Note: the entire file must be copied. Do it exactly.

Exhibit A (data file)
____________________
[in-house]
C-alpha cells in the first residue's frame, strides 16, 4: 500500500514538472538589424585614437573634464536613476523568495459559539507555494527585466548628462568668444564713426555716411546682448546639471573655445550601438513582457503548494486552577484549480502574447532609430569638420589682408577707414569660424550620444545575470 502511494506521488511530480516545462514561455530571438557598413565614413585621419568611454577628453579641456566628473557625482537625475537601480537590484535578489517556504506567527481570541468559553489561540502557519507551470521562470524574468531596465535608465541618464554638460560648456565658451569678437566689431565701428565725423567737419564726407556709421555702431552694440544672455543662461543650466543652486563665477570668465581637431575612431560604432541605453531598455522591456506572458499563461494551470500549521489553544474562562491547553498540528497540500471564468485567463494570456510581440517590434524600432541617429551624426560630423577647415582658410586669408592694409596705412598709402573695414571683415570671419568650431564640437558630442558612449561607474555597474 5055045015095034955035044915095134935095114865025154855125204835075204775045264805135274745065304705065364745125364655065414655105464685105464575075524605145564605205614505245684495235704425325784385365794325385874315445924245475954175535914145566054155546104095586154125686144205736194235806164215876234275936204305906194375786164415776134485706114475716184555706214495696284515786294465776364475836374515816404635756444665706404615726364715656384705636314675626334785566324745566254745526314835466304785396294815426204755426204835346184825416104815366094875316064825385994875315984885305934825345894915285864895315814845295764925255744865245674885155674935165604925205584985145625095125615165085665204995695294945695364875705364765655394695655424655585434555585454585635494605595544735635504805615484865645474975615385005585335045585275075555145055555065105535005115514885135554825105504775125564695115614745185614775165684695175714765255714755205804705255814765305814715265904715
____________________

[in-house]
C-alpha cells in the first residue's frame, strides 16, 4: 500500500514538472538589424585614437573634464536613476523568495459559539507555494527585466548628462568668444564713426555716411546682448546639471573655445550601438513582457503548494486552577484549480502574447532609430569638420589682408577707414569660424550620444545575470 502511494506521488511530480516545462514561455530571438557598413565614413585621419568611454577628453579641456566628473557625482537625475537601480537590484535578489517556504506567527481570541468559553489561540502557519507551470521562470524574468531596465535608465541618464554638460560648456565658451569678437566689431565701428565725423567737419564726407556709421555702431552694440544672455543662461543650466543652486563665477570668465581637431575612431560604432541605453531598455522591456506572458499563461494551470500549521489553544474562562491547553498540528497540500471564468485567463494570456510581440517590434524600432541617429551624426560630423577647415582658410586669408592694409596705412598709402573695414571683415570671419568650431564640437558630442558612449561607474555597474 5055045015095034955035044915095134935095114865025154855125204835075204775045264805135274745065304705065364745125364655065414655105464685105464575075524605145564605205614505245684495235704425325784385365794325385874315445924245475954175535914145566054155546104095586154125686144205736194235806164215876234275936204305906194375786164415776134485706114475716184555706214495696284515786294465776364475836374515816404635756444665706404615726364715656384705636314675626334785566324745566254745526314835466304785396294815426204755426204835346184825416104815366094875316064825385994875315984885305934825345894915285864895315814845295764925255744865245674885155674935165604925205584985145625095125615165085665204995695294945695364875705364765655394695655424655585434555585454585635494605595544735635504805615484865645474975615385005585335045585275075555145055555065105535005115514885135554825105504775125564695115614745185614775165684695175714765255714755205804705255814765305814715265904715